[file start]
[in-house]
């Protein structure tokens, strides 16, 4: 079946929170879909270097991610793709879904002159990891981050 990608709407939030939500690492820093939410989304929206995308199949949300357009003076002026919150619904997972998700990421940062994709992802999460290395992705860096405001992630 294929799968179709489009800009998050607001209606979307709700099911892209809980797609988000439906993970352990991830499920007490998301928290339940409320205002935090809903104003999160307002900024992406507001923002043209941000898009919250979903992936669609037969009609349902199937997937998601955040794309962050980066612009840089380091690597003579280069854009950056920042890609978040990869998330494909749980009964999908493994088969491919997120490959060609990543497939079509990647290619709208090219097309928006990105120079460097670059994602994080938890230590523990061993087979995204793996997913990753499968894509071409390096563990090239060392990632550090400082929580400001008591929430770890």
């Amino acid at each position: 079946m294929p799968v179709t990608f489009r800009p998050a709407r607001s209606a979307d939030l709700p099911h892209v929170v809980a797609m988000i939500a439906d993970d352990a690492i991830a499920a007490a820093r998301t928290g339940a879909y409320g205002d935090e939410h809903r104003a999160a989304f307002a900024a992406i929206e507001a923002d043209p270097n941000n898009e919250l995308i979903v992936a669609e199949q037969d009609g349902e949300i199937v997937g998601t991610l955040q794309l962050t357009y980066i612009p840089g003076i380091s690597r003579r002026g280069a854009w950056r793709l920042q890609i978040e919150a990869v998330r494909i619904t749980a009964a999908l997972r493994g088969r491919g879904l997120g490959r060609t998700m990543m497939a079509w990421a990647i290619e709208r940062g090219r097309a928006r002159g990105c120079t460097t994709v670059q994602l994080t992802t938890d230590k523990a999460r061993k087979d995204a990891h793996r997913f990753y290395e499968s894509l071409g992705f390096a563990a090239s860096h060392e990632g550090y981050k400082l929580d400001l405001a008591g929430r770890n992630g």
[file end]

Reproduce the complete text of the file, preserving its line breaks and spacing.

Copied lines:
[in-house]
């Protein structure tokens, strides 16, 4: 079946929170879909270097991610793709879904002159990891981050 990608709407939030939500690492820093939410989304929206995308199949949300357009003076002026919150619904997972998700990421940062994709992802999460290395992705860096405001992630 294929799968179709489009800009998050607001209606979307709700099911892209809980797609988000439906993970352990991830499920007490998301928290339940409320205002935090809903104003999160307002900024992406507001923002043209941000898009919250979903992936669609037969009609349902199937997937998601955040794309962050980066612009840089380091690597003579280069854009950056920042890609978040990869998330494909749980009964999908493994088969491919997120490959060609990543497939079509990647290619709208090219097309928006990105120079460097670059994602994080938890230590523990061993087979995204793996997913990753499968894509071409390096563990090239060392990632550090400082929580400001008591929430770890």
């Amino acid at each position: 079946m294929p799968v179709t990608f489009r800009p998050a709407r607001s209606a979307d939030l709700p099911h892209v929170v809980a797609m988000i939500a439906d993970d352990a690492i991830a499920a007490a820093r998301t928290g339940a879909y409320g205002d935090e939410h809903r104003a999160a989304f307002a900024a992406i929206e507001a923002d043209p270097n941000n898009e919250l995308i979903v992936a669609e199949q037969d009609g349902e949300i199937v997937g998601t991610l955040q794309l962050t357009y980066i612009p840089g003076i380091s690597r003579r002026g280069a854009w950056r793709l920042q890609i978040e919150a990869v998330r494909i619904t749980a009964a999908l997972r493994g088969r491919g879904l997120g490959r060609t998700m990543m497939a079509w990421a990647i290619e709208r940062g090219r097309a928006r002159g990105c120079t460097t994709v670059q994602l994080t992802t938890d230590k523990a999460r061993k087979d995204a990891h793996r997913f990753y290395e499968s894509l071409g992705f390096a563990a090239s860096h060392e990632g550090y981050k400082l929580d400001l405001a008591g929430r770890n992630g």